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Compress & Delete: How To Declutter

We asked different writers about what it means to get rid of the physical, psychic or emotional clutter in their lives. Here are their stories.

Albert Einstein had three rules of work: In the middle of difficulty lies opportunity, from discord find harmony and out of clutter find simplicity.

We all need simplicity to set the road for 2015. My ebook The ArtStars* Guide to Getting Your Shit Together is all about stepping up your game, from your vision to networking and self-promotion. On that note, here are my favourite tips –some from the ebook, others which are new – on decluttering your life.

Clarify your vision

Know what you want and where you are going. Daily tasks are one thing but big picture vision is another – make sure you’re steering on the right path, rather than doing the things that will drag you off-course. If you feel stuck, get out of where you are! One sign you’re on the right track, you’re excited.

Clean out your inbox

For the things you no longer need, just delete them. This will reduce the overwhelming stress of inbox disorganization that causes people to forget to reply or write people in a timely manner (don’t be one of those people).

Deleting long-gone contacts on your mobile

If there are contacts that make you cringe every time you scroll through your contacts, it’s time to delete them. Don’t apologize for moving on from the past. Sometimes you need to cut off old weeds to start anew.

Refresh your friendships

Meeting up with old pals is about making the effort and making the time for them. If someone means a lot to you, you’ll always make time. Why not try that new restaurant on your list with them? Especially when meeting with old friends, these are great opportunities to regroup, refocus and empower.

Clear your work space

Clear off Mount Paper on your desk. It can be hard to do when you’ve got piles of work to do, but take old shoe boxes and label them with incoming, outgoing and brainstorming boxes so it’s at least less cluttered. Adding a start date of these boxes helps, too, so they don’t pile up year after year.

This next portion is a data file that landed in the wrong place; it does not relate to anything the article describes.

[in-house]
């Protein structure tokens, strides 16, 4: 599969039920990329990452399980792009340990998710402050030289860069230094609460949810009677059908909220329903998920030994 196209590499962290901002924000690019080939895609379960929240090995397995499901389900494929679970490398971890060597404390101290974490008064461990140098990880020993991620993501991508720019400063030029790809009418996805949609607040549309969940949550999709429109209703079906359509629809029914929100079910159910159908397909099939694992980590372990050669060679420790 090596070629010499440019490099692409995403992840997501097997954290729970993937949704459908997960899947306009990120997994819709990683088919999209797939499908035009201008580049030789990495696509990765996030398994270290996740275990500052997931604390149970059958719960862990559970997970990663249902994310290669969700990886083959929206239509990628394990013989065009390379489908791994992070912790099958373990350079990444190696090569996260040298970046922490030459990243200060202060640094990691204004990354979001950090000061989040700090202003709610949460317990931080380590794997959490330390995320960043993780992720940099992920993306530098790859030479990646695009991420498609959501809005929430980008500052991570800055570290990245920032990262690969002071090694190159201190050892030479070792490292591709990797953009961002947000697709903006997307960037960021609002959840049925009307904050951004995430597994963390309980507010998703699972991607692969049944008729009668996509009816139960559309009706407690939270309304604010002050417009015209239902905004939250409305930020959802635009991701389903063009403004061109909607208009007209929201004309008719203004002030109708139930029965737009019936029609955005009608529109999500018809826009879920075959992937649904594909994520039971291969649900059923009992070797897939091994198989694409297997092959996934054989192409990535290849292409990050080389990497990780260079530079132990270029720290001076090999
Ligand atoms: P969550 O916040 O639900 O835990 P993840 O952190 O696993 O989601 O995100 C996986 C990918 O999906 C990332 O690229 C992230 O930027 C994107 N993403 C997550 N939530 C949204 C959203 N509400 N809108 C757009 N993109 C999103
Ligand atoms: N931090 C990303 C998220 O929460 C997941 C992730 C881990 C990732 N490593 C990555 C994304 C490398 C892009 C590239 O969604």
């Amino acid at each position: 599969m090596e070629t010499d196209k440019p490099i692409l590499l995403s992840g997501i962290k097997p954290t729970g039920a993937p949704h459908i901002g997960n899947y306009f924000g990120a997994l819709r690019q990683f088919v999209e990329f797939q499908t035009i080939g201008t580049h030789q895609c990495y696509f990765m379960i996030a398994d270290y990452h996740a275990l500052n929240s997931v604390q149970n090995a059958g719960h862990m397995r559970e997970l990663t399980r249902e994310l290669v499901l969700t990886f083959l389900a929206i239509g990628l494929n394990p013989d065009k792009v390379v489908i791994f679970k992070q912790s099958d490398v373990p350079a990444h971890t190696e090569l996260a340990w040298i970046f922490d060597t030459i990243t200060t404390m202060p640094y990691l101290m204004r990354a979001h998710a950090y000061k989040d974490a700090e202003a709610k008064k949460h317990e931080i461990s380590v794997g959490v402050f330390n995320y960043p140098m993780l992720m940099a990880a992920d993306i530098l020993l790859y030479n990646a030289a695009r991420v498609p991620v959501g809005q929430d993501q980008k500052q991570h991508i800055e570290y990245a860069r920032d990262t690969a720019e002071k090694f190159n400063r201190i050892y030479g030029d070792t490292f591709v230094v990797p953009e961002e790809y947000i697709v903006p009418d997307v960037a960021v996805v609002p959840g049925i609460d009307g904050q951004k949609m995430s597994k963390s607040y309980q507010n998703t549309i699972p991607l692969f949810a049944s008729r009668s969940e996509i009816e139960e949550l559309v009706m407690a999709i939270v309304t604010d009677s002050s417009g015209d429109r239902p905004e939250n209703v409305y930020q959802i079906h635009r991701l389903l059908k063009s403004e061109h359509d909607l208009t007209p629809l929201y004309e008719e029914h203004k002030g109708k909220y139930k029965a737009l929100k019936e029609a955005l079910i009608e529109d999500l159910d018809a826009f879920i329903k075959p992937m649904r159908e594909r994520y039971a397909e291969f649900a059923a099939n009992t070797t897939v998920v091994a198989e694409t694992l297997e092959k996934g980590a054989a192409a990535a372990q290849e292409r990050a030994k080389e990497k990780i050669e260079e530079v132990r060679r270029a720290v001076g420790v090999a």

Avoid unnecessary meetings

If you’re strapped for face time, don’t be afraid to ask for a phone meeting instead. I find it far better to meet vis-à-vis for really important meetings, while ironing out the rest by phone. It’s a huge time-saver, especially for people who live in large cities who need to add on an hour’s worth of travel time to and fro meetings. It can take an entire afternoon for a coffee meeting that could have taken 30 minutes by phone.

Compress your closet

We don’t need to wait until spring cleaning or Christmas to clear out your clothes. Try to compress your closet by giving away old clothes to someone new who needs it or donate to secondhand stores – if you haven’t worn something in over a year, it might be time to toss it.

Organize your goals

Write them down and put them somewhere you look every day. Screen grab for your desktop? Paste a Post-It by your bathroom mirror? Leave a bill-sized copy in your wallet? Whatever it takes.

Steer your ambition

Don’t allow your insecurities to get in the way, especially if you’re experiencing a lull. Keep busy, send out to win and keep a momentum with your work. Stay focused on the next chapter.

 

Nadja Sayej is a Canadian reporter, broadcaster, photographer and cultural critic based in Berlin, Germany. In covering architecture, travel, design, technology and art, she writes for The New York Times, T: The New York Times Style Magazine,The EconomistForbes, VICE magazine and Dazed & Confused, among others. Her ebook, The ArtStars* Guide to Getting Your Shit Together, is available on Amazon.

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